Another practice frequently found in Risshō Kōsei Kai services and meetings is the hōza (法座, "Dharma Circle") which is a kind of informal, group session led by a trained leader, in which members sit in a circle, discuss their problems or their shortcomings, and other members listen and provide advice. The discussions usually will explore how Buddhism and insight can be applied to help the person with the problem, and encourage a sense of trust and community between members.[9]

HolidaysEdit

Risshō Kōsei Kai observes various Buddhist and Japanese holidays, including Parinirvana Day, Buddha's Birthday, Bodhi Day, and Higan. They also have special gatherings to mark important events in the organizations history, such as memorial services for the Founder and Co-Founder and the Anniversary of the Founding of Risshō Kōsei Kai.[14]

Interfaith and peace activitiesEdit

Since its founding, Risshō Kōsei Kai has sought to cooperate with other religions and work with the United Nations and a variety of nongovernmental organizations (NGOs).[15]

Interfaith co-operationEdit

Nikkyō Niwano was one of the founders of the World Conference of Religions for Peace. Since the founding of the WCRP in 1970, Risshō Kōsei Kai has been actively involved with the organization [16] and currently President Nichiko Niwano is a president of the WCRP.[5]

In 1981 Nikkyō Niwano was elected as the President of the International Association for Religious Freedom and in 1984 hosted the IARF at the Great Sacred Hall.[17]

Nichiko Niwano is currently the President of the Japanese branch of the WRCP and Chairman of Shinshuren. The organization is also involved with the Asian Conference of Religions for Peace[18] and maintains close ties to the Unitarian Universalist Association. The interfaith relationship with the Unitarian-Universalist Association is the closest one the latter American liberal organization has ever achieved.[19]

UNICEF and United NationsEdit

Risshō Kōsei Kai has supported UNICEF since 1979 and members regularly participate in campaign activities related to UNICEF. It has also supported and participated in a number of UN programs, including the second Special Session of the United Nations General Assembly Devoted to Disarmament held in 1982.[20]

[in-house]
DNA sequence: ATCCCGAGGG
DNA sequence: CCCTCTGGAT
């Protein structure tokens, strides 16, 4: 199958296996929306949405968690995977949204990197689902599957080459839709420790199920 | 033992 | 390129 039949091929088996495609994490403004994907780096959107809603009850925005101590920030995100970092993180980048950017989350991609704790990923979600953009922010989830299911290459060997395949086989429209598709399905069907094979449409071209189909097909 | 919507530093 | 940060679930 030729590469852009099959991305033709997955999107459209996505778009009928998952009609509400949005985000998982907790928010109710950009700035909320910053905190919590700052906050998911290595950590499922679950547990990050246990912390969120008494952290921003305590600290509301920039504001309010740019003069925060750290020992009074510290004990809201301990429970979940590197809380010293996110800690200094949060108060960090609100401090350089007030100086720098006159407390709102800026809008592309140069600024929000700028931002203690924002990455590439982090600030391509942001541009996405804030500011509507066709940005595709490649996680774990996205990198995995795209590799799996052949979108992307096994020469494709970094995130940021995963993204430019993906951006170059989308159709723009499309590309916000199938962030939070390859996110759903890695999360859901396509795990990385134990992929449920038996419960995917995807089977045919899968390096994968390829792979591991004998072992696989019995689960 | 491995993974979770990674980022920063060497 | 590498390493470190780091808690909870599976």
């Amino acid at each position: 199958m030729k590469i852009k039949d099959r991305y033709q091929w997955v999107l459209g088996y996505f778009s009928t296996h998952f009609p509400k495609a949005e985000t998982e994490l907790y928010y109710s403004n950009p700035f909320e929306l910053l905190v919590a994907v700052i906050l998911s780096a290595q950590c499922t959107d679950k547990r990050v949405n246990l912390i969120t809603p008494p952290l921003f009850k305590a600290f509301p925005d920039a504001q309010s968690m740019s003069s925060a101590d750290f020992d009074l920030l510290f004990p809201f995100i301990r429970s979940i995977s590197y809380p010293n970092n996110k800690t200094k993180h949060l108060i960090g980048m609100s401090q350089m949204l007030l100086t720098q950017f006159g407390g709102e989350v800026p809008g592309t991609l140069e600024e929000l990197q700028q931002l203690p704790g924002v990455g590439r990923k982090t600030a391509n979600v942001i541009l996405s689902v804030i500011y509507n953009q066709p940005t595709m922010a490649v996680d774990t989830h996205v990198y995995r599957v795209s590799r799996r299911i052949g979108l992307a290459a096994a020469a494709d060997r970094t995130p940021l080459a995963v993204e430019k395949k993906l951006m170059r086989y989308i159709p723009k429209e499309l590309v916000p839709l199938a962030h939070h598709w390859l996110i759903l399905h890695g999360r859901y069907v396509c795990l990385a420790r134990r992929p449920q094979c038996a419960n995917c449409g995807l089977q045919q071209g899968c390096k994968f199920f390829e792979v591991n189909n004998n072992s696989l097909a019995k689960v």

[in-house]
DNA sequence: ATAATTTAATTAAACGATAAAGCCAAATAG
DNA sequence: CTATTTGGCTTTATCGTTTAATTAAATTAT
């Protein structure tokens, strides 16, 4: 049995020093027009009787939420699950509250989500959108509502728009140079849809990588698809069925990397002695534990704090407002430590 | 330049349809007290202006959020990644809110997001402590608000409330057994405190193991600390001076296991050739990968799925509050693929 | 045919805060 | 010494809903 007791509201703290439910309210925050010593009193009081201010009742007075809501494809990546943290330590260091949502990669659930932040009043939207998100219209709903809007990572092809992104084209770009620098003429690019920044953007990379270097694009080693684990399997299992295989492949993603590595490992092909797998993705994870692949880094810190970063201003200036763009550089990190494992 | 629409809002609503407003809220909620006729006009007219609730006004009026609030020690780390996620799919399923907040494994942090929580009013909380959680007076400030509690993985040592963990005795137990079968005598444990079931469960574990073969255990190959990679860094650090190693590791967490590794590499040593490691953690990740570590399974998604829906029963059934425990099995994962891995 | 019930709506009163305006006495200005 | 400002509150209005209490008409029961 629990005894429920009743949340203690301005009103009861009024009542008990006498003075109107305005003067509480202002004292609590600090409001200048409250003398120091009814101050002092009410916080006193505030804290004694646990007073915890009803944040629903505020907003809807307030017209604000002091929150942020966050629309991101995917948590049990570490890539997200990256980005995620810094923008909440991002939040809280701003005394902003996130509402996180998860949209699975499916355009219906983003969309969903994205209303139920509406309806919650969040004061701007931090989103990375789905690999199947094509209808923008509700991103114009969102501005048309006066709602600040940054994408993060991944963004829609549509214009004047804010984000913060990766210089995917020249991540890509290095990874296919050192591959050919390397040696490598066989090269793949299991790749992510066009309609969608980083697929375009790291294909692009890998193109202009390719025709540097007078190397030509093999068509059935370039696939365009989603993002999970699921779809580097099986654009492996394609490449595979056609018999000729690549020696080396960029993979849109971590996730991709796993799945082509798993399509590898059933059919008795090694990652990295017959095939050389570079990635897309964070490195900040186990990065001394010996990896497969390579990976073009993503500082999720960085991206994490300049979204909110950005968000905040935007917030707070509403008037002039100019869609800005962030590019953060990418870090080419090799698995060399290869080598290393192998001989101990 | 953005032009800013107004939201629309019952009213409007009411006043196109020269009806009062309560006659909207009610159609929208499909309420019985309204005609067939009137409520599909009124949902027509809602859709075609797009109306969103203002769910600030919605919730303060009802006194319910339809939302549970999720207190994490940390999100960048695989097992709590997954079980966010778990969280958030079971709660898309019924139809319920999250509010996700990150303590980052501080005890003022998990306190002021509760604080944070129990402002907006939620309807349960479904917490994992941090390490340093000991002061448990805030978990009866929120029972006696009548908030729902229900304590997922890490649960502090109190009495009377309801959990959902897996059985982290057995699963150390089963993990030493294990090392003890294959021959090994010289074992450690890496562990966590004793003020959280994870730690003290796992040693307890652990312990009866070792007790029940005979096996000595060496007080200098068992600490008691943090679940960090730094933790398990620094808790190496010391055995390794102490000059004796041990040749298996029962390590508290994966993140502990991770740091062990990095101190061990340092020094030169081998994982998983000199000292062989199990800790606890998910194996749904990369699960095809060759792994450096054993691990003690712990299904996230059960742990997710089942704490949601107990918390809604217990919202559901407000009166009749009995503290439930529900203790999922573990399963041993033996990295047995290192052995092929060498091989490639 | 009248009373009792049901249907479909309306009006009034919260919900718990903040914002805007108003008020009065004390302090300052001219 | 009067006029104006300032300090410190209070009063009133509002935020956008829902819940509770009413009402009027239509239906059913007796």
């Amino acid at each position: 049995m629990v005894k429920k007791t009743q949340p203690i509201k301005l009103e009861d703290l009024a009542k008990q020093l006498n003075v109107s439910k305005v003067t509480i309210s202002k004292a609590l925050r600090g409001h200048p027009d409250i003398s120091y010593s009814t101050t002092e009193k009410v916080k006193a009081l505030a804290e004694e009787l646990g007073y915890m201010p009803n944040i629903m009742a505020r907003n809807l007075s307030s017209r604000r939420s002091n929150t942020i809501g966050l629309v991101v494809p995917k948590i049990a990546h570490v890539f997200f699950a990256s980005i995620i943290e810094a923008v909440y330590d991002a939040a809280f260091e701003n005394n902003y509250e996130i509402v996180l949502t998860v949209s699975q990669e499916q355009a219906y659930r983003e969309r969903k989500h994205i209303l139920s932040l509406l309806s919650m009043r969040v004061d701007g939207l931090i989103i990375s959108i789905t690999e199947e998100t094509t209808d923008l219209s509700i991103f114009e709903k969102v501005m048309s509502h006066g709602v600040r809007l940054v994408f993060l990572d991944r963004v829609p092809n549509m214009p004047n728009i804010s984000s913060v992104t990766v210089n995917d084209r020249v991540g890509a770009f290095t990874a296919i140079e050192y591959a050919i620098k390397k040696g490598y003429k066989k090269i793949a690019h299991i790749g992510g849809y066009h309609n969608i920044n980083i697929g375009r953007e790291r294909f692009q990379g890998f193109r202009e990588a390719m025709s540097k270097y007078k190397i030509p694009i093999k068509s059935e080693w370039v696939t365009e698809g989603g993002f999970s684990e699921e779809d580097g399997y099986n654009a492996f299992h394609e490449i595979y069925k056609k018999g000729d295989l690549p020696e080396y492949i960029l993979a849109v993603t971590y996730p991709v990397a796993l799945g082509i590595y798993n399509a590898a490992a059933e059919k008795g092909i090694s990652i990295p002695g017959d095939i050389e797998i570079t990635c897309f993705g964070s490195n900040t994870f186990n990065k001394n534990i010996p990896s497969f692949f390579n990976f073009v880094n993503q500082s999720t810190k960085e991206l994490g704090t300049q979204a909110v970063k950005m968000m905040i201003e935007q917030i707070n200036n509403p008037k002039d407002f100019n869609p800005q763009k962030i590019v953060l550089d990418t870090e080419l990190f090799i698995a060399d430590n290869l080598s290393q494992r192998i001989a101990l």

Humanitarian projectsEdit

Risshō Kōsei Kai engages in numerous campaigns to end hunger and poverty, support the environment and work for peace. In the late 1960s, Risshō Kōsei Kai began to advocate the Brighter Society Movement, a public-spirited undertaking through which the local churches of Risshō Kōsei Kai cooperate with local governments, welfare organizations, and volunteer groups throughout Japan.[21]

In 1974, it launched the Donate a Meal Movement in which one skips a meal twice a month and contribute the money saved to the Movement. During the last thirty years, over 11 billion yen has been donated in Japan and thousands more worldwide to the mvement.[22]

There is also the Little Bags of Dreams Campaign started in 1999 in which local churches have the youth members prepare cloth bags full of toys, small gifts and cards with well wishes, for children in war torn nations. Children in Northern Ireland, Palestine and the former Yugoslavia.[23]

The Niwano Peace Foundation was established in 1978 to promote research for world peace and religious, cultural, scientific and educational endeavors.[24] Starting in 1983, with the exception of 1988, it has on a yearly basis given out the Niwano Peace Prize to an individual or organization that contributes to world peace.[25]

MusicEdit

Risshō Kōsei Kai is world-renowned in the field of music for its generous support of several leading professional music ensembles, most notably the Tokyo Kosei Wind Orchestra. Its facilities are also used to host the world's largest music competition, the All-Japan Band Association national band contest.